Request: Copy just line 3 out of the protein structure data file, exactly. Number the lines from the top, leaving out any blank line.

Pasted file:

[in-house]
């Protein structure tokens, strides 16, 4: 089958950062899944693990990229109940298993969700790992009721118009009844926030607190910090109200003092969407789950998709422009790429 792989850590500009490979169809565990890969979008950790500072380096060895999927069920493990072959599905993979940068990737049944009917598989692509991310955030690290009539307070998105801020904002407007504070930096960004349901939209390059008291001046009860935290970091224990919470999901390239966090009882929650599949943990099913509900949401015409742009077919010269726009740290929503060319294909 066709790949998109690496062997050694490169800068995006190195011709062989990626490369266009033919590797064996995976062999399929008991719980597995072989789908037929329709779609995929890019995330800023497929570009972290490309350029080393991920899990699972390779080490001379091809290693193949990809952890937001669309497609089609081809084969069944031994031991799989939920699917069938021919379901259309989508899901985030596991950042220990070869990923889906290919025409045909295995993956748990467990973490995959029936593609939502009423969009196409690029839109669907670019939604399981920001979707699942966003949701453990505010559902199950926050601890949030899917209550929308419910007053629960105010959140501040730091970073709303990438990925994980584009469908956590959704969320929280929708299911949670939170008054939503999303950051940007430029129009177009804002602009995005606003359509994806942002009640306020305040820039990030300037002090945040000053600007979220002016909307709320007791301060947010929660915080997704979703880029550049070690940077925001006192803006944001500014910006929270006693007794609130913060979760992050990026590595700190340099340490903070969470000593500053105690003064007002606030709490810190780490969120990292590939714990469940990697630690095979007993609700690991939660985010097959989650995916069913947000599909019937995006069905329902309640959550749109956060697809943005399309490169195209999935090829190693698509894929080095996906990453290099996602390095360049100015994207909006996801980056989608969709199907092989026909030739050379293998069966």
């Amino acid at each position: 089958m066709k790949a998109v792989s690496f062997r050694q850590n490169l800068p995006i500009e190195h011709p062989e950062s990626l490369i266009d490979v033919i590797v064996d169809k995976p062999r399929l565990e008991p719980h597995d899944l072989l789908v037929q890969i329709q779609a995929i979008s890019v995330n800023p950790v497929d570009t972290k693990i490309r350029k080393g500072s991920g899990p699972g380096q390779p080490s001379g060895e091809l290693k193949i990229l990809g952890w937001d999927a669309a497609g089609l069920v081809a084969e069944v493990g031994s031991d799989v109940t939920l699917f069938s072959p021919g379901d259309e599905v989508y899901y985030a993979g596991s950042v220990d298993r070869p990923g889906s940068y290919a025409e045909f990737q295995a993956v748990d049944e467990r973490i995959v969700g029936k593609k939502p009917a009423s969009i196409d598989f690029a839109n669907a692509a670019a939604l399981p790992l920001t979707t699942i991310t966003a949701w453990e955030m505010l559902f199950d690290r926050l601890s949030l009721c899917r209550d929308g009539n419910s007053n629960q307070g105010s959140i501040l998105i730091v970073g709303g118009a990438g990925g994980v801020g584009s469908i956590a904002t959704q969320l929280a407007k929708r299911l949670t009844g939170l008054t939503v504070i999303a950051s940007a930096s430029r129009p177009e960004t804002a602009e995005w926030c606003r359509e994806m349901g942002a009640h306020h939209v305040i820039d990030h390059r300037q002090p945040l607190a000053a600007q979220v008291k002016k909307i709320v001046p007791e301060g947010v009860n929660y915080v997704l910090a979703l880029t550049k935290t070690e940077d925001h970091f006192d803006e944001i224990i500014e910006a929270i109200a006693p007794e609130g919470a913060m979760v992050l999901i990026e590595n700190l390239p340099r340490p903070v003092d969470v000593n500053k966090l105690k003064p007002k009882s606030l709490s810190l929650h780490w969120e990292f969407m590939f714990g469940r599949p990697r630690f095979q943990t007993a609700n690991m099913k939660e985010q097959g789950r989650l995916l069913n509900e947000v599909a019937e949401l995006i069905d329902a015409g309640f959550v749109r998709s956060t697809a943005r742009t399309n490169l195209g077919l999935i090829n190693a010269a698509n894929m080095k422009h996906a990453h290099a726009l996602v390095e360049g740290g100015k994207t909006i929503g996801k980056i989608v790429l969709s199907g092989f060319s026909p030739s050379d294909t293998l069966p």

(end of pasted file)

């Amino acid at each position: 089958m066709k790949a998109v792989s690496f062997r050694q850590n490169l800068p995006i500009e190195h011709p062989e950062s990626l490369i266009d490979v033919i590797v064996d169809k995976p062999r399929l565990e008991p719980h597995d899944l072989l789908v037929q890969i329709q779609a995929i979008s890019v995330n800023p950790v497929d570009t972290k693990i490309r350029k080393g500072s991920g899990p699972g380096q390779p080490s001379g060895e091809l290693k193949i990229l990809g952890w937001d999927a669309a497609g089609l069920v081809a084969e069944v493990g031994s031991d799989v109940t939920l699917f069938s072959p021919g379901d259309e599905v989508y899901y985030a993979g596991s950042v220990d298993r070869p990923g889906s940068y290919a025409e045909f990737q295995a993956v748990d049944e467990r973490i995959v969700g029936k593609k939502p009917a009423s969009i196409d598989f690029a839109n669907a692509a670019a939604l399981p790992l920001t979707t699942i991310t966003a949701w453990e955030m505010l559902f199950d690290r926050l601890s949030l009721c899917r209550d929308g009539n419910s007053n629960q307070g105010s959140i501040l998105i730091v970073g709303g118009a990438g990925g994980v801020g584009s469908i956590a904002t959704q969320l929280a407007k929708r299911l949670t009844g939170l008054t939503v504070i999303a950051s940007a930096s430029r129009p177009e960004t804002a602009e995005w926030c606003r359509e994806m349901g942002a009640h306020h939209v305040i820039d990030h390059r300037q002090p945040l607190a000053a600007q979220v008291k002016k909307i709320v001046p007791e301060g947010v009860n929660y915080v997704l910090a979703l880029t550049k935290t070690e940077d925001h970091f006192d803006e944001i224990i500014e910006a929270i109200a006693p007794e609130g919470a913060m979760v992050l999901i990026e590595n700190l390239p340099r340490p903070v003092d969470v000593n500053k966090l105690k003064p007002k009882s606030l709490s810190l929650h780490w969120e990292f969407m590939f714990g469940r599949p990697r630690f095979q943990t007993a609700n690991m099913k939660e985010q097959g789950r989650l995916l069913n509900e947000v599909a019937e949401l995006i069905d329902a015409g309640f959550v749109r998709s956060t697809a943005r742009t399309n490169l195209g077919l999935i090829n190693a010269a698509n894929m080095k422009h996906a990453h290099a726009l996602v390095e360049g740290g100015k994207t909006i929503g996801k980056i989608v790429l969709s199907g092989f060319s026909p030739s050379d294909t293998l069966p």